...AND THAT OTHERS COULD BE TARGETED AT ANY TIME. Over the last decade, the Interior Ministry and the FSB have collected huge numbers of files that can be activated at any moment whenever the political will to do so is manifest, strana.ru also commented on 3 July. This context sheds new light on the recent purchase by oligarch and Chukotka Autonomous Okrug Governor Roman Abramovich of a majority stake in London's Chelsea soccer club (see "RFE/RL Newsline," 2 July 2003). Was it just a legal way of transferring some capital abroad, the website asked.
YABLOKO LEADER DENOUNCES 'POLITICAL PURGE' IN YUKOS CASE. Speaking to journalists in Moscow on 5 July, Yabloko leader Grigorii Yavlinskii said that his party views the prosecutor-general's actions against Yukos executives as "a political purge before the elections, targeted at the suppression of political opponents," Russian media reported. Yabloko is one of a number of parties to receive financial support from Khodorkovskii. Yavlinskii said that Lebedev's arrest and the interrogations of Khodorkovskii and Nevzlin are steps that are beyond the bounds of law and common sense and that the real goal is to crush Yukos's effort to be independent and a transparent company operating according to international business standards. Such methods, however, cannot be used to escape from Russia's oligarchic system. "If such intimidation continues and is extended to other business entities, it will bring about devastating consequences for the economy and the country as a whole," Yavlinskii said.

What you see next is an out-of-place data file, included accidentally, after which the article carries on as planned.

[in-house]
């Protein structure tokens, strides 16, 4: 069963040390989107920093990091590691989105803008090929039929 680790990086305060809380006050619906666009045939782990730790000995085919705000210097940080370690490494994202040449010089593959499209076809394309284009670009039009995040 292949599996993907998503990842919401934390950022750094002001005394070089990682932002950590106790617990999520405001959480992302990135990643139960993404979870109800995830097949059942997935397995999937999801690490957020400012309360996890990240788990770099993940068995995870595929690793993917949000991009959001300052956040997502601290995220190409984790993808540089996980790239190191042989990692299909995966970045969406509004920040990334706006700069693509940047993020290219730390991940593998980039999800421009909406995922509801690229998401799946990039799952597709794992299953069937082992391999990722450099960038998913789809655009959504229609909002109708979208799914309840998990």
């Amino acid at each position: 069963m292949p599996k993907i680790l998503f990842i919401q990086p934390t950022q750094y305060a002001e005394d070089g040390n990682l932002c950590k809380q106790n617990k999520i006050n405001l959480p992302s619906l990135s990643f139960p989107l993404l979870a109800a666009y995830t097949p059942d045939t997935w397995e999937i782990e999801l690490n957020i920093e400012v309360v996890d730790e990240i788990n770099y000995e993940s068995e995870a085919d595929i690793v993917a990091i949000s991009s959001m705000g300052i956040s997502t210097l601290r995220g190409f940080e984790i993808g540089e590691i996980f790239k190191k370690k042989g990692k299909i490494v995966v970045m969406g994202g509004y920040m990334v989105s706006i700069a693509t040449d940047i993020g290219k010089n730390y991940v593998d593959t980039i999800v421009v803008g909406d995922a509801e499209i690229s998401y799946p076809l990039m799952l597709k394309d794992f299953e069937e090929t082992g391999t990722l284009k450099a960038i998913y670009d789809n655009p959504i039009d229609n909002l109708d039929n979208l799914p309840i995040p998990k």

CRIME AND PUNISHMENTU.S. COURT CONVICTS FOUR IN $100 MILLION FRAUD CASE. The Federal District Court in Brooklyn, New York, on 28 June convicted four former employees of a fictitious brokerage firm founded by Russian citizen Andrei Kudashev, a former economics adviser to Moscow Oblast Governor Boris Gromov, lenta.ru, "Kommersant-Daily," and the BBC reported on 30 June. According to court documents, Kudashev created Evergreen International Spot Trading and the related clearinghouse First Equity Enterprises in 1997 and opened offices in the World Trade Center in New York City. Over the next few years, the company reportedly bilked about 1,500 investors from the United States and 13 other countries of about $100 million. The company sent investors false account reports while actually depositing the money in banks in Austria and Hungary. After 11 September 2001, investors discovered that they were unable to get any information about the firm, and it was revealed that Kudashev had fled the country with the company's money. An indictment for his arrest was issued in November 2001, and it is believed that he is currently in Moscow. The four Evergreen employees who were convicted are Polina Sirotina, Mamed Mekhtiev, Albert Guglielmo, and Philip Levenson, all of whom face up to 30 years' imprisonment. They are scheduled to be sentenced on 26 September, "The Moscow Times" reported on 1 July.